GCC countries are engaged in a construction boom that makes conventional approaches unsustainable. The problem with standard construction techniques is that they introduce waste and consume finite resources. Instead, GCC countries should apply the circular economy concept to make construction more efficient, restrain its environmental impact, and create sustainable growth.
According to the most recent forecasts, GCC capital projects could be worth more than a cumulative trillion dollars over the next five years. The construction pipeline in Saudi Arabia is promising, with many mega-projects underway such as NEOM (a city in the northwest of Saudi Arabia), the Red Sea Project (geared to tourism), and Al Qiddiyah Entertainment City.
“Using the circular economy in construction, and the built environment generally, could generate benefits of over $23bn in the GCC countries between 2020 and 2030 – equivalent to around 0.8% of the GCC region's GDP during those years.”
However, if GCC governments do not change their conventional construction approaches, they will have to use vast amounts of land, materials, and labor inefficiently. Already, conventional construction accounts for 35%-40% of the total solid waste produced by the sector, with much of this ending up in landfills.
To implement these construction plans more efficiently and with less negative environmental impact, GCC countries should use circular economy approaches. These create closed-loop material cycles across the production and consumption value chains, and treat waste as an avoidable leakage of value. Indeed, using the circular economy in construction, and the built environment generally, could generate benefits of over $23 billion in the GCC countries between 2020 and 2030—equivalent to around 0.8% of GCC-region GDP during those years.
In the GCC construction sector, introducing the circular economy means acting at each stage of the process: planning, design, and construction.
Urban planners in GCC countries should create attractive spaces where people would live, work, and play in close proximity. This would reduce the need for private transport and encourage the use of more convenient public transport. Sharing and multi-purposing of spaces maximizes their utilization and reduces the need for new buildings. Planning is also essential as it can extend the lifespan of buildings through reuse and repurposing. Urban planners can also mandate the use of district cooling in areas where it is appropriate. District cooling works by aggregating cooling demand. One centralized facility sends chilled water through a network of distribution pipes to multiple buildings. District cooling uses some 20% to 30% less electricity than the most energy efficient conventional cooling technology, an important saving given that cooling consumes the largest share of energy in the GCC region.
Governments and regulators should also introduce the circular economy into design. They can achieve this by requiring that blueprints for new buildings incorporate elements that maximize energy and water efficiency. Some measures to reduce power and water consumption are environmentally-friendly and economical. For example, a high-performance building envelope reduces heating and cooling losses. GCC countries should revise their energy-efficiency regulations given new technologies, construction designs and methods. Builders can also install solar photovoltaic panels to provide renewable electricity generation.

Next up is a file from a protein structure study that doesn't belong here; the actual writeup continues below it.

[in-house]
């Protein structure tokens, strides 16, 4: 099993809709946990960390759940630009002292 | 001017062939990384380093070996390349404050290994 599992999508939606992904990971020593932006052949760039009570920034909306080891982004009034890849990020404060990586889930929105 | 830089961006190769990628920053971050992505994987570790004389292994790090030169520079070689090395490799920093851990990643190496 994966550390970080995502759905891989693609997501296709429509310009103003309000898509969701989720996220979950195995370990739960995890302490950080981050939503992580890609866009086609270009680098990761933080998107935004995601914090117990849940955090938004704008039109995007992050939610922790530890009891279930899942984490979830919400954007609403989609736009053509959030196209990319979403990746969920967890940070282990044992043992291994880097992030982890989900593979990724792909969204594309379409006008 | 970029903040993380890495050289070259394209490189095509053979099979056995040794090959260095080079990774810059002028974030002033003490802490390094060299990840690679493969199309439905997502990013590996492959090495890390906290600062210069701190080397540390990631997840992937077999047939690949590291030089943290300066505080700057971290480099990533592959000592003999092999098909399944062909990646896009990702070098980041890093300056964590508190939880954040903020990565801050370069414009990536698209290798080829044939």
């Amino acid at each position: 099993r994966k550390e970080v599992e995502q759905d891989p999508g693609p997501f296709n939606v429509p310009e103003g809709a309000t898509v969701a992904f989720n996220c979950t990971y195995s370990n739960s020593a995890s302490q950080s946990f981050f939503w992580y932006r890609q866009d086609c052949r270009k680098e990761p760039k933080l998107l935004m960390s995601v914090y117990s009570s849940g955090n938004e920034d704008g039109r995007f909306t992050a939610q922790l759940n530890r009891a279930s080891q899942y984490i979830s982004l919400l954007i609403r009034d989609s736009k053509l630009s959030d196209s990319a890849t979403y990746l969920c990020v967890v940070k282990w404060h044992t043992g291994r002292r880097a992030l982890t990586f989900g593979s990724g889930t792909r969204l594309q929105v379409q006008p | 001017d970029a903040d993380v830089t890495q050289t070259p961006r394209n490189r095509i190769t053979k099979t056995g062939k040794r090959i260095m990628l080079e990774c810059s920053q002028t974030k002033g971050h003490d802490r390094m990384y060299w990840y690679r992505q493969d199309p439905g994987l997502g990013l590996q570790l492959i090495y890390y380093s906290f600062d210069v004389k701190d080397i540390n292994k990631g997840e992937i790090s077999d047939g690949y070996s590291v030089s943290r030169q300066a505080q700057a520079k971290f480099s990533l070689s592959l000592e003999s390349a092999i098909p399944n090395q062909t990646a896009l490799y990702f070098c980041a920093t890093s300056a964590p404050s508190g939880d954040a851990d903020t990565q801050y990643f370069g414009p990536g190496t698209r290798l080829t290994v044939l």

Finally, developers should use sustainable construction methods. For example, governments and regulators can encourage the use of modular construction, which involves building components in a factory rather than on site. Modular construction can lead to savings of up to 74% of material, 68% of equipment costs, and make construction faster and less labor intensive. Another advantage of modular construction is that it adapts more easily as space needs change. For example, the London Borough of Lewisham placed a modular 24 home structure, which can be disassembled and moved, on brownfield site. The application of 3D printing in construction can also lead to efficiency gains as it uses a fraction of the typical associated costs and construction material of conventional approaches.
“District cooling uses some 20% to 30% less electricity than the most energy efficient conventional cooling technology, an important saving given that cooling consumes the largest share of energy in the GCC region.”
Already, Dubai has launched a dedicated 3D printing strategy. However, reaping the full benefits of the transition will require a coordinated effort where all the elements of a circular built environment can come together.
One way to move toward a closed-loop of material is to create a marketplace to exchange and reuse recovered materials after disassembly. To enable such a marketplace, regulators and industry will need to introduce a “material passport” to ensure that reclaimed materials are of the appropriate quality. The U.K. already has Environmate, where builders connect to buy and sell leftover building materials. Governments and regulators can further encourage materials reuse by changing building codes. Amsterdam insists on the coordination of construction and demolition to enable the secondary use of materials.
GCC countries’ construction programs are ambitious. They will need to use the circular economy approaches to ensure that these new buildings last, are more efficient than previous construction, and have the smallest possible impact on the environment.
This article originally appeared in the July 2019 issue of Construction Week.